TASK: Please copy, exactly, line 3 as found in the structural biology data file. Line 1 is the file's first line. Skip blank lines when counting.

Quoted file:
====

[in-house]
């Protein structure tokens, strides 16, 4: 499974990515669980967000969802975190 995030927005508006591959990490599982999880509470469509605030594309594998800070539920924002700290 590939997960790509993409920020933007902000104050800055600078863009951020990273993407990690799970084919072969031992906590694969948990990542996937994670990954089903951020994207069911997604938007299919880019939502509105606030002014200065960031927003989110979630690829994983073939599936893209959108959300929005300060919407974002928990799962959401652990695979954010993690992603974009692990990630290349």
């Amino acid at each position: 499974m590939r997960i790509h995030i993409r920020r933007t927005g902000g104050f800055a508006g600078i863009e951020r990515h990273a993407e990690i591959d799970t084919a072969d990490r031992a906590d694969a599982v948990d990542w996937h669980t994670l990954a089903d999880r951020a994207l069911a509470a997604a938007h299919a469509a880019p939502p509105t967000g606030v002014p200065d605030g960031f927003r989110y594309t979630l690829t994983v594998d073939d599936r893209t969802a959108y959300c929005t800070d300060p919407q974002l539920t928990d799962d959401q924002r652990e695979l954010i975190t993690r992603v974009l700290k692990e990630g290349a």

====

């Amino acid at each position: 499974m590939r997960i790509h995030i993409r920020r933007t927005g902000g104050f800055a508006g600078i863009e951020r990515h990273a993407e990690i591959d799970t084919a072969d990490r031992a906590d694969a599982v948990d990542w996937h669980t994670l990954a089903d999880r951020a994207l069911a509470a997604a938007h299919a469509a880019p939502p509105t967000g606030v002014p200065d605030g960031f927003r989110y594309t979630l690829t994983v594998d073939d599936r893209t969802a959108y959300c929005t800070d300060p919407q974002l539920t928990d799962d959401q924002r652990e695979l954010i975190t993690r992603v974009l700290k692990e990630g290349a």